Overview / Major Events
March REC revenue estimate is a shocker
The state’s Revenue Estimating Committee met on Tuesday of this week and announced a downward revision of their projections for the remainder of FY17 (our current budget year) and FY18 (the budget year currently being constructed by the legislature).
The REC reduced FY17 revenue projections by $131 million (and this is on top of the $110 million reduction announced at the December 2016 meeting of the REC and which triggered mid-year budget reductions) and FY18 revenue projections by $190 million.
With only 3.5 months left in the FY17 budget year, another $100 million in new budget cuts could have significant impacts on the state’s ability to continue to provide many key basic services. Thus, the Governor and legislative leaders have agreed to bridge the revenue shortfall by using the state’s cash reserve fund and avoid further cuts this year.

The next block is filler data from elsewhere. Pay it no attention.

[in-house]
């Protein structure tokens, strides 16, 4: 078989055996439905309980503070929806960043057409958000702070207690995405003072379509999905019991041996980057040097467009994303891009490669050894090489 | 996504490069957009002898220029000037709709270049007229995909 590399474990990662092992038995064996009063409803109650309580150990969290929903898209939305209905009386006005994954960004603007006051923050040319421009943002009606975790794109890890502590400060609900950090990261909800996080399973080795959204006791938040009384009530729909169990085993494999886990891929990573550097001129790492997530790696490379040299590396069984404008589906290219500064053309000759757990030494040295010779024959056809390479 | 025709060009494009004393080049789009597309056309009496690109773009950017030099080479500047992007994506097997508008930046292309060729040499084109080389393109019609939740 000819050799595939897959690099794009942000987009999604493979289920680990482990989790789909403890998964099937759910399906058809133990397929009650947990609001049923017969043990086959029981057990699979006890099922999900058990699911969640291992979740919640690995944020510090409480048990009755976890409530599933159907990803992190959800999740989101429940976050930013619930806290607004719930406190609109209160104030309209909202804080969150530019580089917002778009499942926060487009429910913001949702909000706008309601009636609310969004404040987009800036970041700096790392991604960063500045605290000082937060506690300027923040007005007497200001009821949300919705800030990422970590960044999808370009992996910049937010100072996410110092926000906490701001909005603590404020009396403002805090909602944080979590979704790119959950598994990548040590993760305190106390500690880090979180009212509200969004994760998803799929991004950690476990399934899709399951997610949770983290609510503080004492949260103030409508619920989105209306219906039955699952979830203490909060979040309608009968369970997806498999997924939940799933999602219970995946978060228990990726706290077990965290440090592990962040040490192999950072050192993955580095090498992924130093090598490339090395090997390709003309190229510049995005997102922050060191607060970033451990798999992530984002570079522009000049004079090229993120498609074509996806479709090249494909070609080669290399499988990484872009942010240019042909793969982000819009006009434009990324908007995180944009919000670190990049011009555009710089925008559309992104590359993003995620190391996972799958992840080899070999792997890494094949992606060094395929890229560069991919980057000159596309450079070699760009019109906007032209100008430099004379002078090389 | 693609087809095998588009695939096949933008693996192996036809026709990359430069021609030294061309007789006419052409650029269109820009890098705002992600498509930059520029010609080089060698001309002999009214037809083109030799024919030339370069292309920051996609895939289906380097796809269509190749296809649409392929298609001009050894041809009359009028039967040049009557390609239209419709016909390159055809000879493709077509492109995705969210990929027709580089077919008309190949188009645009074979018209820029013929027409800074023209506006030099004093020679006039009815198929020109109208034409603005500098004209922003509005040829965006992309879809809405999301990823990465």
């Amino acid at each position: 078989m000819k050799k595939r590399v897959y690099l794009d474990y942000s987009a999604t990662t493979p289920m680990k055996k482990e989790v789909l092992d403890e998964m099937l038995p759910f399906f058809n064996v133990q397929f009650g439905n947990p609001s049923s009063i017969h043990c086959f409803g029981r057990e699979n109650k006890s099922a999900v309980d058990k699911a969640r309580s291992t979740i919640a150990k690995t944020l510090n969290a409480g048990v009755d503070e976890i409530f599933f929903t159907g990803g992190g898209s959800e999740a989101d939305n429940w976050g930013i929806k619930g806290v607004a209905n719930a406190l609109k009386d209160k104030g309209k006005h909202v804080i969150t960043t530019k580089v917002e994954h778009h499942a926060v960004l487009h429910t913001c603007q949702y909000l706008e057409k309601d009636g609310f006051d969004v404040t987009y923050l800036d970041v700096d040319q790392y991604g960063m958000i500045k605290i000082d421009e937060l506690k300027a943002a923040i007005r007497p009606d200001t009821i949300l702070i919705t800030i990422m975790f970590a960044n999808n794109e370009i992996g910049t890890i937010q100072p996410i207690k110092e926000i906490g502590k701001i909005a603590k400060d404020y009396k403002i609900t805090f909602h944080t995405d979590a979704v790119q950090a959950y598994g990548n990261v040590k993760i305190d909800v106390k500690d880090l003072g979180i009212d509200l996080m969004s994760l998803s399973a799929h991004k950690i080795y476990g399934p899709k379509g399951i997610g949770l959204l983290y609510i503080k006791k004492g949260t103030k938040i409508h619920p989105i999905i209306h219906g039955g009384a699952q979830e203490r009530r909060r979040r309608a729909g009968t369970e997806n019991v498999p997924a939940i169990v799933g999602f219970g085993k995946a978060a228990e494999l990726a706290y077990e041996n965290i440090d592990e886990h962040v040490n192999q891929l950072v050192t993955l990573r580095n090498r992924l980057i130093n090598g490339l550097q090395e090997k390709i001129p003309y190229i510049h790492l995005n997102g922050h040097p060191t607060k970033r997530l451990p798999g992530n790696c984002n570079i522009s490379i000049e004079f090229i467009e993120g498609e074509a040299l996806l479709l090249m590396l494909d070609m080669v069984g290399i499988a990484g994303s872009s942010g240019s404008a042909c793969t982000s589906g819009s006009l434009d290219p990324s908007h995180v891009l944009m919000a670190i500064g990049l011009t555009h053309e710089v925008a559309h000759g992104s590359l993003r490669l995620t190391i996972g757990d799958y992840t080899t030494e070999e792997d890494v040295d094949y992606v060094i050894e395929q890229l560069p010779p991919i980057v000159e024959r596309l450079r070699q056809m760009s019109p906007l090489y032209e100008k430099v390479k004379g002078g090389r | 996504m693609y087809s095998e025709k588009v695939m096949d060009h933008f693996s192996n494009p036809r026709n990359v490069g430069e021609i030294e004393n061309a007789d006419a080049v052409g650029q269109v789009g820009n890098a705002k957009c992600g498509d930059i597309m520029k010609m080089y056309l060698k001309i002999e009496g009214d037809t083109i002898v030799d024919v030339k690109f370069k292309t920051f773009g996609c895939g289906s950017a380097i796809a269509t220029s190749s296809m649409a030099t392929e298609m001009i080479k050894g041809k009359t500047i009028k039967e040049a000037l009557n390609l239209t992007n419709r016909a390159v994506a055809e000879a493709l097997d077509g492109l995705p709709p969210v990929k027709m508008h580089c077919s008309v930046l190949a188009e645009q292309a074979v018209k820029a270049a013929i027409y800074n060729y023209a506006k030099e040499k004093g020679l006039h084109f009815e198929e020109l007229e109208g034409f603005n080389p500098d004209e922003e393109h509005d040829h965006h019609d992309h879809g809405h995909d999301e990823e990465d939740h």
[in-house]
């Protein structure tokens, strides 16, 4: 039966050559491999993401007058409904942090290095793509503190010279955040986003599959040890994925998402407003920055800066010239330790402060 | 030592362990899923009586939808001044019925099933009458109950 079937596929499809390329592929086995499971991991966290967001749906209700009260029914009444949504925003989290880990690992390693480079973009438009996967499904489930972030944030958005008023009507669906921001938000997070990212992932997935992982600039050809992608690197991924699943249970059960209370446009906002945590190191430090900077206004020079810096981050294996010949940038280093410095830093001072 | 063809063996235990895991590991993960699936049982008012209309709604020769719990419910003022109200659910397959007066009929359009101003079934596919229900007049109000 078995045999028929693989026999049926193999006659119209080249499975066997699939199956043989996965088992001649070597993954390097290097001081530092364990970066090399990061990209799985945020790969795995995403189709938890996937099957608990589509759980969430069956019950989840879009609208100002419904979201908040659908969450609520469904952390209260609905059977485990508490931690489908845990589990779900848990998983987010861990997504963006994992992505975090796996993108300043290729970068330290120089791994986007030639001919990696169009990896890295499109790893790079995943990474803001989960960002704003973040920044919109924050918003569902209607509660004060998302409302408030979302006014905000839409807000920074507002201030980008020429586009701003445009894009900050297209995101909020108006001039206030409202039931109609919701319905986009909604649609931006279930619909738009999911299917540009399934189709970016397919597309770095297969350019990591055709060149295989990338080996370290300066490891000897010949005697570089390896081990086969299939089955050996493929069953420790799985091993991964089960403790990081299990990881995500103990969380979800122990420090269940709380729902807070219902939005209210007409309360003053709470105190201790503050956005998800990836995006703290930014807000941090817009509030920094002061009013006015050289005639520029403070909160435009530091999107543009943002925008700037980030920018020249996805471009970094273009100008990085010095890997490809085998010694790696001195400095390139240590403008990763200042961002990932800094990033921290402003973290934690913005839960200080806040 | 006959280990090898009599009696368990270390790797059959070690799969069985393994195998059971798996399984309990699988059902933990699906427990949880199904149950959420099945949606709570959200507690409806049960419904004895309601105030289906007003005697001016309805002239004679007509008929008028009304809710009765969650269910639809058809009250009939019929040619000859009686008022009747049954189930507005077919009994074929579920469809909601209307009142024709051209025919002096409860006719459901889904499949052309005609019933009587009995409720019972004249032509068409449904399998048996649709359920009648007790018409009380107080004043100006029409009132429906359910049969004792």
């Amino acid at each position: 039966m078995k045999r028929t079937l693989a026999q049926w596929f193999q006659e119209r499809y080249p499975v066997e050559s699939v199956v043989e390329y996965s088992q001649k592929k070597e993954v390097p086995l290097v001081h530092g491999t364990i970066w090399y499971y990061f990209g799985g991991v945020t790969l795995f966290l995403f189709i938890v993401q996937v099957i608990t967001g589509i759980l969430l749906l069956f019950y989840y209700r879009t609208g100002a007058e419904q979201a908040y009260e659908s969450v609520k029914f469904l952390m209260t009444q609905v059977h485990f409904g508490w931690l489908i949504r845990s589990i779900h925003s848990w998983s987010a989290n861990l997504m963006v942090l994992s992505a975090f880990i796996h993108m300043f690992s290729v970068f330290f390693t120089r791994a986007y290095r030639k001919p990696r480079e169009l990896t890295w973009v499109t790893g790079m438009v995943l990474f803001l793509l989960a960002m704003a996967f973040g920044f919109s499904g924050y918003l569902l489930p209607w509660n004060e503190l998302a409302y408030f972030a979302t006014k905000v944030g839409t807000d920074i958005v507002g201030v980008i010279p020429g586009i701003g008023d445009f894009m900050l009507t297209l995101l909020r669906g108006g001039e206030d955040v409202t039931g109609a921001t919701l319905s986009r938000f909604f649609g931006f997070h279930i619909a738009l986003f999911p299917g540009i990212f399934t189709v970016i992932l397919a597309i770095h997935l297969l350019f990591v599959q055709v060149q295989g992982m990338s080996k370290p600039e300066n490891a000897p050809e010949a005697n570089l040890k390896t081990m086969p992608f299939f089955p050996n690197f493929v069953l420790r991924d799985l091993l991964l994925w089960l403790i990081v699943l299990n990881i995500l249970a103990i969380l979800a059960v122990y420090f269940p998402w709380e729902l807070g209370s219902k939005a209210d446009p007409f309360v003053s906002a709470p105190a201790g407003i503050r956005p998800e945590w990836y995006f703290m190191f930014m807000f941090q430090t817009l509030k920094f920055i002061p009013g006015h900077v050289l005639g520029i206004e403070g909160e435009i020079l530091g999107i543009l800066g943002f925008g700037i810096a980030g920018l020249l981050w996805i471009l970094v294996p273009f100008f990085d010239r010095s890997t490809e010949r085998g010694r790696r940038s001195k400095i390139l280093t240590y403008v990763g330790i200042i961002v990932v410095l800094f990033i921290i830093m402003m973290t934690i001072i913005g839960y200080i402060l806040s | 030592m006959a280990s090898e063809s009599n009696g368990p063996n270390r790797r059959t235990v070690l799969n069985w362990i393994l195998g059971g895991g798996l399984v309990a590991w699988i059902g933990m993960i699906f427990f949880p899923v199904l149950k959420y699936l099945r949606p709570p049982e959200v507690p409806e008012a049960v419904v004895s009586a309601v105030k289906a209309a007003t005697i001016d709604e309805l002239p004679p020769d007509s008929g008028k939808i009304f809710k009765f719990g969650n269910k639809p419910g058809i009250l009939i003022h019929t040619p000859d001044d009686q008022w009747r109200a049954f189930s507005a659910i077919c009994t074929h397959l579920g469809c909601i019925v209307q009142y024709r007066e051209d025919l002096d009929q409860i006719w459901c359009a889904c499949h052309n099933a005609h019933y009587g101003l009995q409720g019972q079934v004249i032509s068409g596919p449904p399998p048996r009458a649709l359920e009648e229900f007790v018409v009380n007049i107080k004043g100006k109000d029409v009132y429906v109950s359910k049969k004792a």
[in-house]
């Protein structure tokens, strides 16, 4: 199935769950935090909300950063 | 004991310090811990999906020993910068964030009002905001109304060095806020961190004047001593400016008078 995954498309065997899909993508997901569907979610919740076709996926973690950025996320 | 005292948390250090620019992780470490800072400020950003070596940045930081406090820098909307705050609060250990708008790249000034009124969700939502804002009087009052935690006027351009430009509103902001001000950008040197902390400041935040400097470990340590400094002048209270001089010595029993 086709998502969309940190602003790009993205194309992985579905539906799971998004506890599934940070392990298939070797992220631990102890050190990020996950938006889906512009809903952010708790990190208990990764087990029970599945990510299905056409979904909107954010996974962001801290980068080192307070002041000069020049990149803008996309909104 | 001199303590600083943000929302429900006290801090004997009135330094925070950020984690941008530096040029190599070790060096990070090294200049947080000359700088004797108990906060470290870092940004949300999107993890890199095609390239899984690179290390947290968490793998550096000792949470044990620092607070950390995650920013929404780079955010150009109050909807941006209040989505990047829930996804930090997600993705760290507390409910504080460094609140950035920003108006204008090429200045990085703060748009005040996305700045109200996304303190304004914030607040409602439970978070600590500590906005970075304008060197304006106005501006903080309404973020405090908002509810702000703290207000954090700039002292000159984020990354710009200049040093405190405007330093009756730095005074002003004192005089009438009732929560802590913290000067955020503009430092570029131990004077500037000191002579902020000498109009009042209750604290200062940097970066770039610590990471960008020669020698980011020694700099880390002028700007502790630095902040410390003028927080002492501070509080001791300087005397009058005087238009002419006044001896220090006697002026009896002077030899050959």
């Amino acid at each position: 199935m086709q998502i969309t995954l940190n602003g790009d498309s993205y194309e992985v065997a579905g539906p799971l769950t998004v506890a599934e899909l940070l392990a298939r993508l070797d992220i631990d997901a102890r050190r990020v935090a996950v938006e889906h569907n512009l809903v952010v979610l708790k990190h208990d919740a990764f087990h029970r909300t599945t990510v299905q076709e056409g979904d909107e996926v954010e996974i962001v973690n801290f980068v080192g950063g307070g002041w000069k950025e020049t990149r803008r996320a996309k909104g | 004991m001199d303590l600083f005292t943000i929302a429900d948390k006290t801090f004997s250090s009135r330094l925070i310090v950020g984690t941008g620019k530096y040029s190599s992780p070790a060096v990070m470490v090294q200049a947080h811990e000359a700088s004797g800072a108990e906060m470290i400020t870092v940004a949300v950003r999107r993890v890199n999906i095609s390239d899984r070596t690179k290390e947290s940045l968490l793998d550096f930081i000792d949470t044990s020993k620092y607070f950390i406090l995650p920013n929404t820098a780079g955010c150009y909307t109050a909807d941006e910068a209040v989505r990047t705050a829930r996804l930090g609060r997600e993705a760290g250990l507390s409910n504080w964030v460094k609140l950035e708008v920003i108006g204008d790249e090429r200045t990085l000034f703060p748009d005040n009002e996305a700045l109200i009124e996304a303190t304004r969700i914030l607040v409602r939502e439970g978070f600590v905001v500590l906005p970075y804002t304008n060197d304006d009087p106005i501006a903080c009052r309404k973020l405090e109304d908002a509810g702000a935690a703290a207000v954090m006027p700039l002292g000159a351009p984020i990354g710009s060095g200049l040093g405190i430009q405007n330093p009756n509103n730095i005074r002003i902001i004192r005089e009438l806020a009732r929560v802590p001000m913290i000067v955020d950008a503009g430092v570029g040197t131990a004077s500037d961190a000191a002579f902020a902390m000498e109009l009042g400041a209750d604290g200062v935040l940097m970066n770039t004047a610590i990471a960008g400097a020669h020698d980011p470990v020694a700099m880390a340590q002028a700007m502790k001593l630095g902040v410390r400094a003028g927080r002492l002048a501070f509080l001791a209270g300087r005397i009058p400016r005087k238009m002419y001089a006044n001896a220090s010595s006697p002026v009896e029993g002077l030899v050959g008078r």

State budget law also requires the General Assembly to use the LOWER of the December and March revenue estimates when crafting the new state budget, so this new March estimate means the state has virtually NO new money for FY18.
Teachers and school administrators who mocked House and Senate Republicans for approving ONLY $40 million in new FY18 school funding just a month ago should be counting their luck stars as had lawmakers known how little new money would actually be available for FY18 spending, this number would have likely been substantially lower.
Iowa House approve significant workers compensation reform
After a week of intense competition between the business lobby and trial lawyers over the scope of proposed reforms to Iowa’s workers compensation system, the Iowa House approved changes Thursday to the state's workers' compensation laws, agreeing to scale back the legislation's most controversial proposals after pushback from some Republicans.
The original version of HF 518 was an incredibly aggressive effort to rebalance the scales of an Iowa system that has become hugely weighted against employers and has been driving large increases in workers compensation costs in Iowa. While some concessions will be made to the final version, make no mistake, the final package of reforms will be the most significant made in decades. Expect the Senate to approve the bill in identical form next week.
House Action This Week
Senate Action This Week